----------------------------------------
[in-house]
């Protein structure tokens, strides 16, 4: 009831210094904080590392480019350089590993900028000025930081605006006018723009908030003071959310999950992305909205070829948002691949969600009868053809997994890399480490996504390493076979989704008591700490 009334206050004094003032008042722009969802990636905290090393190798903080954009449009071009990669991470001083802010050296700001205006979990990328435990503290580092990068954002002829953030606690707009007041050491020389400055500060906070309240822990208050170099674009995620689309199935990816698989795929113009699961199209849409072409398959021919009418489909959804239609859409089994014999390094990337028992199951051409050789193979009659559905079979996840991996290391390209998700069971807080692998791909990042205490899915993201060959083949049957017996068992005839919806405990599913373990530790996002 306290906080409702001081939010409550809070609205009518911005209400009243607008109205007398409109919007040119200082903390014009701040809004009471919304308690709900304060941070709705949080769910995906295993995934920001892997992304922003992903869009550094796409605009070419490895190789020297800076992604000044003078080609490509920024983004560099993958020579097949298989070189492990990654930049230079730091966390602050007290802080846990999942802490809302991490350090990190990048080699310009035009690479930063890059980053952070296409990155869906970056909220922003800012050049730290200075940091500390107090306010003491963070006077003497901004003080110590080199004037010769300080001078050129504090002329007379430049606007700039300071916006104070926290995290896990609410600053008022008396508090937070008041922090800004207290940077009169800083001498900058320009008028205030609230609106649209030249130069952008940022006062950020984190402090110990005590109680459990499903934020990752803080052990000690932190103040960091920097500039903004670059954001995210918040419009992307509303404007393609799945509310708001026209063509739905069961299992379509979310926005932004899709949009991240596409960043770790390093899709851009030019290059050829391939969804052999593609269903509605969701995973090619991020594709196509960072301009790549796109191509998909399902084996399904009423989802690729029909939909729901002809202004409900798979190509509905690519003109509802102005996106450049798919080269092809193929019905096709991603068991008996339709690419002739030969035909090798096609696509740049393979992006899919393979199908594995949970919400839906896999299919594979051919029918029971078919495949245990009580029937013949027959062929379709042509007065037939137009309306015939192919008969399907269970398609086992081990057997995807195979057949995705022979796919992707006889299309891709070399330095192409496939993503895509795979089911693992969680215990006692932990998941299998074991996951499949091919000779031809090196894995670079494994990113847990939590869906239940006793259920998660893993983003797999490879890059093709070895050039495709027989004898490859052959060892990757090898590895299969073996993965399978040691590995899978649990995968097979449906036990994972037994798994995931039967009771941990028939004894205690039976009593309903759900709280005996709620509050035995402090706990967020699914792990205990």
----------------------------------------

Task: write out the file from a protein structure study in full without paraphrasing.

[in-house]
């Protein structure tokens, strides 16, 4: 009831210094904080590392480019350089590993900028000025930081605006006018723009908030003071959310999950992305909205070829948002691949969600009868053809997994890399480490996504390493076979989704008591700490 009334206050004094003032008042722009969802990636905290090393190798903080954009449009071009990669991470001083802010050296700001205006979990990328435990503290580092990068954002002829953030606690707009007041050491020389400055500060906070309240822990208050170099674009995620689309199935990816698989795929113009699961199209849409072409398959021919009418489909959804239609859409089994014999390094990337028992199951051409050789193979009659559905079979996840991996290391390209998700069971807080692998791909990042205490899915993201060959083949049957017996068992005839919806405990599913373990530790996002 306290906080409702001081939010409550809070609205009518911005209400009243607008109205007398409109919007040119200082903390014009701040809004009471919304308690709900304060941070709705949080769910995906295993995934920001892997992304922003992903869009550094796409605009070419490895190789020297800076992604000044003078080609490509920024983004560099993958020579097949298989070189492990990654930049230079730091966390602050007290802080846990999942802490809302991490350090990190990048080699310009035009690479930063890059980053952070296409990155869906970056909220922003800012050049730290200075940091500390107090306010003491963070006077003497901004003080110590080199004037010769300080001078050129504090002329007379430049606007700039300071916006104070926290995290896990609410600053008022008396508090937070008041922090800004207290940077009169800083001498900058320009008028205030609230609106649209030249130069952008940022006062950020984190402090110990005590109680459990499903934020990752803080052990000690932190103040960091920097500039903004670059954001995210918040419009992307509303404007393609799945509310708001026209063509739905069961299992379509979310926005932004899709949009991240596409960043770790390093899709851009030019290059050829391939969804052999593609269903509605969701995973090619991020594709196509960072301009790549796109191509998909399902084996399904009423989802690729029909939909729901002809202004409900798979190509509905690519003109509802102005996106450049798919080269092809193929019905096709991603068991008996339709690419002739030969035909090798096609696509740049393979992006899919393979199908594995949970919400839906896999299919594979051919029918029971078919495949245990009580029937013949027959062929379709042509007065037939137009309306015939192919008969399907269970398609086992081990057997995807195979057949995705022979796919992707006889299309891709070399330095192409496939993503895509795979089911693992969680215990006692932990998941299998074991996951499949091919000779031809090196894995670079494994990113847990939590869906239940006793259920998660893993983003797999490879890059093709070895050039495709027989004898490859052959060892990757090898590895299969073996993965399978040691590995899978649990995968097979449906036990994972037994798994995931039967009771941990028939004894205690039976009593309903759900709280005996709620509050035995402090706990967020699914792990205990």